When a family friend bought a new apartment, she asked me to upholster a camelback headboard for the bedroom. Of course I was excited to take on a new project and began to research headboard tutorials online. As hard as I searched I was unable to find one that offered instructions for the quality headboard I wanted to make for my friend. So I made my own...
Once you have all of your pieces cut, lay it out on a flat surface and make sure everything fits.
I used wood glue and 3/4" brads to assemble my frame. I applied liberal amounts of wood glue to all of my horizontal pieces (I had to fit this in my car, so I saved the legs for later) laid the plywood on top and secured with the brads. Be careful that nothing slips out of place during the assembly.
Once I got to to my friend's new place, I attached the legs and gave it time to dry before upholstering.
Use a spray adhesive to attach the foam to the plywood. This will keep it from sliding around during the cutting process. A serrated kitchen knife works best for cutting foam. If you are fancy and have an electric carving knife, this is the time to use it. If not, I used an old steak knife and it turned out fine.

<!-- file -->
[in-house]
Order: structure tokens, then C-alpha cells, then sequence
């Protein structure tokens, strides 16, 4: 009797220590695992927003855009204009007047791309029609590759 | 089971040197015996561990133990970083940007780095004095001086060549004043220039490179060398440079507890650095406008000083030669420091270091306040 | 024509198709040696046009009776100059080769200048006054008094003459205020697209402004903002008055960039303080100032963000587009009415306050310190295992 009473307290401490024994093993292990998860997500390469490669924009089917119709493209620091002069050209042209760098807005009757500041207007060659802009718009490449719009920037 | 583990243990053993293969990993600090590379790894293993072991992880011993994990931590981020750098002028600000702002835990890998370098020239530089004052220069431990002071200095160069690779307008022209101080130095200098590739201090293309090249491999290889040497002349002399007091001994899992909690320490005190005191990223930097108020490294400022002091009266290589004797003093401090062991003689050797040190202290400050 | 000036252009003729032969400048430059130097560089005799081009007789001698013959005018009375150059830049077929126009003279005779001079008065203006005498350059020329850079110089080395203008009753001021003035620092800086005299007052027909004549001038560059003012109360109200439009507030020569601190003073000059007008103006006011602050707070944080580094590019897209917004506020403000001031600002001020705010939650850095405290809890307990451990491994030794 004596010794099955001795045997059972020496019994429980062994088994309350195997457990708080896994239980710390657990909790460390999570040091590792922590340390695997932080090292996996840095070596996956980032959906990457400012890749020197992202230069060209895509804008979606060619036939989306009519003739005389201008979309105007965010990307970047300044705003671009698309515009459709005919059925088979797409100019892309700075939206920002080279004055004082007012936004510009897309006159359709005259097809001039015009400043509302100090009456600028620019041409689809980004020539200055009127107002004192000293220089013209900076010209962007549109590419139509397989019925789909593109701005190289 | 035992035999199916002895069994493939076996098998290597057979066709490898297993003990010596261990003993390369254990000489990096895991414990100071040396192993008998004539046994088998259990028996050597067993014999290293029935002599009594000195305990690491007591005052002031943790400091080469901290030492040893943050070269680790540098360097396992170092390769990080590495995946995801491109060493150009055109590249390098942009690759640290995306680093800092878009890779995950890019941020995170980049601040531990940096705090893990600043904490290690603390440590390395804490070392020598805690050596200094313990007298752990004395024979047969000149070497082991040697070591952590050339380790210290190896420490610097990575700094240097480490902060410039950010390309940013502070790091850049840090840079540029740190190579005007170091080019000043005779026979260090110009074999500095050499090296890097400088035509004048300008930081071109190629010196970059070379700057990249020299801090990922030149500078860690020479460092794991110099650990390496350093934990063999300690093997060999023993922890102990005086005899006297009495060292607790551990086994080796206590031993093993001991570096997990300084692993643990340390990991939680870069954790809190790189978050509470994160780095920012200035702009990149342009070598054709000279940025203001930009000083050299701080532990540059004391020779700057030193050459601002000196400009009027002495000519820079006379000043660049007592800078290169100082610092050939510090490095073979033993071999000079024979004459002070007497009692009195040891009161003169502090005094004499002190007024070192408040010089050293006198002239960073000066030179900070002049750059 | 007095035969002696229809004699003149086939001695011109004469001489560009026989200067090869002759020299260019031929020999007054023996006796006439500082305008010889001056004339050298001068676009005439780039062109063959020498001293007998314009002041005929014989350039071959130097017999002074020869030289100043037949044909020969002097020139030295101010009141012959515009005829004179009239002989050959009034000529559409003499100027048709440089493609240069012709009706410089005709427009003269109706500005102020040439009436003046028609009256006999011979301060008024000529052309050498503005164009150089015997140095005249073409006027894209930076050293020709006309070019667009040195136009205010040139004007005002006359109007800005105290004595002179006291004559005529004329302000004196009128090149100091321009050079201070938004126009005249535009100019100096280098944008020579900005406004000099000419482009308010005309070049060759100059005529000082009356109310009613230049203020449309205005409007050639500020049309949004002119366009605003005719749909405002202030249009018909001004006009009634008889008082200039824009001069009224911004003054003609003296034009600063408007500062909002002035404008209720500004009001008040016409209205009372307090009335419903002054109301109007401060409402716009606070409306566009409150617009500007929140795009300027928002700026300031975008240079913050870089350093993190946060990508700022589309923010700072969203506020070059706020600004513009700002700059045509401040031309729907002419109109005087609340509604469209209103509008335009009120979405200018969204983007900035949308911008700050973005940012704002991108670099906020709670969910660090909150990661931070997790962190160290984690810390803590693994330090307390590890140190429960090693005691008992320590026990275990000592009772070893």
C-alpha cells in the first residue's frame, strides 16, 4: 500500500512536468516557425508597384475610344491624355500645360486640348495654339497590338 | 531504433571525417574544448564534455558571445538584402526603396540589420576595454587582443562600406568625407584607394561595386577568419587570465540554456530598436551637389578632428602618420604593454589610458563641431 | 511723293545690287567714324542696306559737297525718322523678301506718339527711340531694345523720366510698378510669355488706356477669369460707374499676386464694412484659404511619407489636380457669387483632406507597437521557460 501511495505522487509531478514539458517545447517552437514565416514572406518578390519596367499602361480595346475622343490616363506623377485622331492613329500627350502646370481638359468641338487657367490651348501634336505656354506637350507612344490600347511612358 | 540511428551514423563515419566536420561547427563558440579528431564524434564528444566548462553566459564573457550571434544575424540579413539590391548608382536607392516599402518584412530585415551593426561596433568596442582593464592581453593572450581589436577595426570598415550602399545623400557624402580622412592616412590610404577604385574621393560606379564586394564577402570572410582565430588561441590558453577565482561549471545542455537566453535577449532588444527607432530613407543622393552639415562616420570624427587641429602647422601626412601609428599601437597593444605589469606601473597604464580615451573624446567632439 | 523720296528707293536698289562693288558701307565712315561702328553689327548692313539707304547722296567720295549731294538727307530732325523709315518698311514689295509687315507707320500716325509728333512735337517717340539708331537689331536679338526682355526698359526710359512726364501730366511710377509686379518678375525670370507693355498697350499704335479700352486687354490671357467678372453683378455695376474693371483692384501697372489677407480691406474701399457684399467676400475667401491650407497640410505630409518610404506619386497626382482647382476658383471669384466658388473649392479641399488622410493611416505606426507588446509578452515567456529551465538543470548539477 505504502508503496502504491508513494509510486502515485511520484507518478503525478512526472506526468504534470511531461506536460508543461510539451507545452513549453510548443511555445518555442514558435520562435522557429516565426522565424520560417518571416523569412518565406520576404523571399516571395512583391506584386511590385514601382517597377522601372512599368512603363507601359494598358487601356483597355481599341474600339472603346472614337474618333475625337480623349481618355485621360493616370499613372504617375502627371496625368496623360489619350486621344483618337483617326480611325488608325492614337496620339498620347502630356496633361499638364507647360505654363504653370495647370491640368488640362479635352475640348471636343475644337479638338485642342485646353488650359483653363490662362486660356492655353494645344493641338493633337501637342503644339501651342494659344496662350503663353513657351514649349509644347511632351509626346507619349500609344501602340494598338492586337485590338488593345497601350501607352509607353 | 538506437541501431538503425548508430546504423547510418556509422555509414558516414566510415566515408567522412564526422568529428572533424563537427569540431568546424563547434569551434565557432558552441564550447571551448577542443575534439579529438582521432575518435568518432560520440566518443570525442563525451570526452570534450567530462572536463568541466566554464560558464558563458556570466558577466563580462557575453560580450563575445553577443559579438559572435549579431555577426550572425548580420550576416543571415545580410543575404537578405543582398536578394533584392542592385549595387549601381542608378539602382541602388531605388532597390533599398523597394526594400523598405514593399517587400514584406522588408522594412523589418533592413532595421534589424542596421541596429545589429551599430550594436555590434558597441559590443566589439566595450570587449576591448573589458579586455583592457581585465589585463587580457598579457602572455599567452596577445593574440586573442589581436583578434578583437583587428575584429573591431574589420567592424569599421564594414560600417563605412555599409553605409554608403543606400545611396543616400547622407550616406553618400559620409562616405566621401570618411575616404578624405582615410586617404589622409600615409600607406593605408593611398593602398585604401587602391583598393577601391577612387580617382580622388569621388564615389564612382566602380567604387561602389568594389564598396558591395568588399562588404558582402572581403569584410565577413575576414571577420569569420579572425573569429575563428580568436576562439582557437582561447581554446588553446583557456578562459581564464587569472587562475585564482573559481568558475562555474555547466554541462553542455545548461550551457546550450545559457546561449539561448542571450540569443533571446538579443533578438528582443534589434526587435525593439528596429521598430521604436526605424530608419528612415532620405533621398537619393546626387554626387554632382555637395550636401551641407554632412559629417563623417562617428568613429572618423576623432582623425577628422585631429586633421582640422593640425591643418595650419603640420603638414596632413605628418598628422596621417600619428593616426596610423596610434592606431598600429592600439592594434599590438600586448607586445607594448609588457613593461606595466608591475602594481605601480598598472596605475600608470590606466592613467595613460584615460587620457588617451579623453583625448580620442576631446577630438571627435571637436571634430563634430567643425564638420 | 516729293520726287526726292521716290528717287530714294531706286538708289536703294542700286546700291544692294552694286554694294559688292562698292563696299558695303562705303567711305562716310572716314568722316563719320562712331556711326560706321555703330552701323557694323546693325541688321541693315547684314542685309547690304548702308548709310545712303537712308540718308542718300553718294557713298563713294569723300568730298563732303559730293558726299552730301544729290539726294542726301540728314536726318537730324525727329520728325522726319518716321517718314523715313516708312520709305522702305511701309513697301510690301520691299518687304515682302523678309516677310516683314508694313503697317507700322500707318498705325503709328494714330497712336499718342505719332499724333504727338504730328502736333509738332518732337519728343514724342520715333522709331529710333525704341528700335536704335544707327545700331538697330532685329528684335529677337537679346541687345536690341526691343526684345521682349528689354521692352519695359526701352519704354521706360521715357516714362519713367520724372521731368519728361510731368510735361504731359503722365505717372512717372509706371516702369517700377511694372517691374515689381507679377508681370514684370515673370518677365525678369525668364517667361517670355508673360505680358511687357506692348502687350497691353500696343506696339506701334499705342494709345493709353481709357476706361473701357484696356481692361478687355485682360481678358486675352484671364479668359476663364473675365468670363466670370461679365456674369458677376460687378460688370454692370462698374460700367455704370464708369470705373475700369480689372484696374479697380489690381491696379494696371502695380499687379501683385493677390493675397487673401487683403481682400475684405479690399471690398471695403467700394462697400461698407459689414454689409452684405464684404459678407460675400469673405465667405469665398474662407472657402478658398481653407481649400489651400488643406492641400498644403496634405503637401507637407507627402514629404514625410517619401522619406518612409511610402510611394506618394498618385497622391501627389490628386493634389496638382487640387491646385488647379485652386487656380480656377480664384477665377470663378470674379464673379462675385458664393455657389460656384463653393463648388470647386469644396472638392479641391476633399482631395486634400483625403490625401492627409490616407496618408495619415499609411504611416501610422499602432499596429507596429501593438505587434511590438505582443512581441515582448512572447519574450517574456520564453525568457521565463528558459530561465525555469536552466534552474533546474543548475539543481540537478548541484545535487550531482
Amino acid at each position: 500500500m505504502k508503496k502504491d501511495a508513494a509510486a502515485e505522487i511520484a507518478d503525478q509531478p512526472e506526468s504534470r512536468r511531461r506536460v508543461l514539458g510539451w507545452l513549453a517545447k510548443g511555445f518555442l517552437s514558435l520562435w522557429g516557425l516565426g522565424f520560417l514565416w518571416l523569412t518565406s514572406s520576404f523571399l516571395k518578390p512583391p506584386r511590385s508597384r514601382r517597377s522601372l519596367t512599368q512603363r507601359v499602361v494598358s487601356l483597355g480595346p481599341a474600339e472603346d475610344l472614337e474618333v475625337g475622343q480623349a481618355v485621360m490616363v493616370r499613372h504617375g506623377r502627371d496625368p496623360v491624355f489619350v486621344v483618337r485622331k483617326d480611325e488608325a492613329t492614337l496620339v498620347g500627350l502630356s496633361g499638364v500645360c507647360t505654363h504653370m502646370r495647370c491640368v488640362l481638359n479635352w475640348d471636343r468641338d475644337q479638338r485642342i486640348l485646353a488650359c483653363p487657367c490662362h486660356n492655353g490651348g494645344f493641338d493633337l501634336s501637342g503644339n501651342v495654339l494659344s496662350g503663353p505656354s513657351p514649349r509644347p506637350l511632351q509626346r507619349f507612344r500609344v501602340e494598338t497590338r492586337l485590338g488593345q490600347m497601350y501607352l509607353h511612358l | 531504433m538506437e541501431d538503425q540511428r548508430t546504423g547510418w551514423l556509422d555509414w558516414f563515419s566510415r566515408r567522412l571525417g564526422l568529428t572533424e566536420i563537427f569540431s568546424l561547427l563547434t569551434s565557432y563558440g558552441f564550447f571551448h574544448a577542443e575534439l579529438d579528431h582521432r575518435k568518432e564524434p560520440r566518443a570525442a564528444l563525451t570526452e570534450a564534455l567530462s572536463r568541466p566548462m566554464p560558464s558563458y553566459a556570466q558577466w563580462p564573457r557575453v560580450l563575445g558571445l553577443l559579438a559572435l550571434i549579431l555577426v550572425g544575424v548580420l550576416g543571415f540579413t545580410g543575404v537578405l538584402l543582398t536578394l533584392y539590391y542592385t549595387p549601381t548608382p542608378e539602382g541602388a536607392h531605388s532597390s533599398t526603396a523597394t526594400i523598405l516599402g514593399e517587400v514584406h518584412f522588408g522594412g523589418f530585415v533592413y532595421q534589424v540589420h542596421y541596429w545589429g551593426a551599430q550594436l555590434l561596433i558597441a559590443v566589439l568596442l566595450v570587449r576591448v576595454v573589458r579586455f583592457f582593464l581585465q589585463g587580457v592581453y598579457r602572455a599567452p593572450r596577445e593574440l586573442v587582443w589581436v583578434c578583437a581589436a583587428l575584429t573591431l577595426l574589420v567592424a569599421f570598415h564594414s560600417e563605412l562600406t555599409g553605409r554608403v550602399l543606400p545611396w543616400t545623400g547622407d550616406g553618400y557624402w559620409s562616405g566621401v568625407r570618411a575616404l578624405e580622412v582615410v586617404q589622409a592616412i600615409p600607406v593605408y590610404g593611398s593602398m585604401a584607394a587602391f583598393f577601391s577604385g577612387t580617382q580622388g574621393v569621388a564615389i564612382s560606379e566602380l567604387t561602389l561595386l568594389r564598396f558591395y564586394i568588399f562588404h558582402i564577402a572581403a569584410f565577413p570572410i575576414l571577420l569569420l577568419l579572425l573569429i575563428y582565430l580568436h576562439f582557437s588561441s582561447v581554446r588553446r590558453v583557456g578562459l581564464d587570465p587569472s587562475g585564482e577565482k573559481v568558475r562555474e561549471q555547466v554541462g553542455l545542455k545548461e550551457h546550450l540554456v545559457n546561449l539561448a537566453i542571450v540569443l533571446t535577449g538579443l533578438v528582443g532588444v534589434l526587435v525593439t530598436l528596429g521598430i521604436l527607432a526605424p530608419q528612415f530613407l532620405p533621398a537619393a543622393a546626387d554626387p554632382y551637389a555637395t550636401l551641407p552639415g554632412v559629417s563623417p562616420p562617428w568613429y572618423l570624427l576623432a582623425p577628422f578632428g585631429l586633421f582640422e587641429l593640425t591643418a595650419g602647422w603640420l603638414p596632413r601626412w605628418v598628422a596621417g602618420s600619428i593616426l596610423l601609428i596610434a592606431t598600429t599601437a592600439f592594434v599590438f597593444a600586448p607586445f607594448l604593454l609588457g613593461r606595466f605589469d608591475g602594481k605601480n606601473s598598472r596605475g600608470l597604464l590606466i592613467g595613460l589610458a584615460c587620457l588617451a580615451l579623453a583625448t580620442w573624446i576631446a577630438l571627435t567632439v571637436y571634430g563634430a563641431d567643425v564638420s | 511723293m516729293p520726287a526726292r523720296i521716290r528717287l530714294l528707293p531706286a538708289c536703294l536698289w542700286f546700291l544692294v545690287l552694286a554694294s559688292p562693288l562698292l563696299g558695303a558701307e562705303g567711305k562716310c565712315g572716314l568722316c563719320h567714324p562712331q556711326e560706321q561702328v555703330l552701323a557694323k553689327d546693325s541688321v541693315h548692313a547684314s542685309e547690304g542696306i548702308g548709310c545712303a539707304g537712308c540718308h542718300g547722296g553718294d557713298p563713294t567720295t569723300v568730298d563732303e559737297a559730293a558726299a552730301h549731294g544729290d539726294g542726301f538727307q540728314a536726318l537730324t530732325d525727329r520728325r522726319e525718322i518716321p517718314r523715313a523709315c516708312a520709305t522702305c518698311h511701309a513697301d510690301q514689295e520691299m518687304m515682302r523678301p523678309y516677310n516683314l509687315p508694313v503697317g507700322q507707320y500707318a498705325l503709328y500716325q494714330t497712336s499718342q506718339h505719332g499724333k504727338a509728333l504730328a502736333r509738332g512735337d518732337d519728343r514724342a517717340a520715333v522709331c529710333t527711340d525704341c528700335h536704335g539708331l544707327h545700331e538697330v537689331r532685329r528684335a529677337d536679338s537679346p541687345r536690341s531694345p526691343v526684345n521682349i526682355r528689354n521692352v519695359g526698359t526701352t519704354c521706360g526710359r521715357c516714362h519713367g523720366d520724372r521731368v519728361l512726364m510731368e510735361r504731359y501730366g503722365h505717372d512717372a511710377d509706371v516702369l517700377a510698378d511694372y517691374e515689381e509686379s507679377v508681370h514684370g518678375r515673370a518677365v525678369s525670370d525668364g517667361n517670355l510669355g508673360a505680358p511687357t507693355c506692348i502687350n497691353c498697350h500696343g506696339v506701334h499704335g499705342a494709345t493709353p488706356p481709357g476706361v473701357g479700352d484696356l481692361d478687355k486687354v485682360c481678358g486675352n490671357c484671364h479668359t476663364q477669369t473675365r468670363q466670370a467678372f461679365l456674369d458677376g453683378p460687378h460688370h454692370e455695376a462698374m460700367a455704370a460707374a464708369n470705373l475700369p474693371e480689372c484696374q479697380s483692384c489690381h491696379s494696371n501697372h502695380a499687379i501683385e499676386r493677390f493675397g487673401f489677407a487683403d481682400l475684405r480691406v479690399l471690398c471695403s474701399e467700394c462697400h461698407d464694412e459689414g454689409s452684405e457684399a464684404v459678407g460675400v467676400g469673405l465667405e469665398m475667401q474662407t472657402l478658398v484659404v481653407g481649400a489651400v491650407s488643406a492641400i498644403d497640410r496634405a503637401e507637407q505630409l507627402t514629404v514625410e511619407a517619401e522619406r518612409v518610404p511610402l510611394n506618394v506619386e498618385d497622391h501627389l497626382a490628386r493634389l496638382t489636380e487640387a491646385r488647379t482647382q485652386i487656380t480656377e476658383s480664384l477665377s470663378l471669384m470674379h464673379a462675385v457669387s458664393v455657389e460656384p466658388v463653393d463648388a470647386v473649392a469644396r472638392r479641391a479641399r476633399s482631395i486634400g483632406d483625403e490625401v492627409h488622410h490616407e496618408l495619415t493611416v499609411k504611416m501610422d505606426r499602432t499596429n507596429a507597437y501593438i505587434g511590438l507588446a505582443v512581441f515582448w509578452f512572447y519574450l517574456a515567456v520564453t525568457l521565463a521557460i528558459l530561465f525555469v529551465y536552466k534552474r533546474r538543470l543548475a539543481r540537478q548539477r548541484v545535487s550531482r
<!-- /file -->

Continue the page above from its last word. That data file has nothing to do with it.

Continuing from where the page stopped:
Lay out your fabric and your batting, making sure there are no major folds or wrinkles. Flip your headboard and lay foam side down atop the batting. Be sure the headboard is laying straight along the grain of the fabric, you wouldn't want a crooked pattern.
Begin pulling the fabric and batting up around the edges of the headboard, stapling every 6 inches or so. Start with the center of one side, place a few staples, then move to the opposite side. Repeat this process for the top and bottom, slowly working you way to the corners. This is important to make sure you fabric appears even and reduces the likely hood of wrinkles.
The corners and legs can be tricky. Be sure to remove the extra batting to reduce bulk, and be judicious in your cuts. Mostly it just takes a little finagling for it to come together.
Once I had everything stapled down nice and tight, a covered the back in a plain white muslin. This step is optional as no one will ever see the back of the headboard. But it comforts me to know it looks nice from all sides.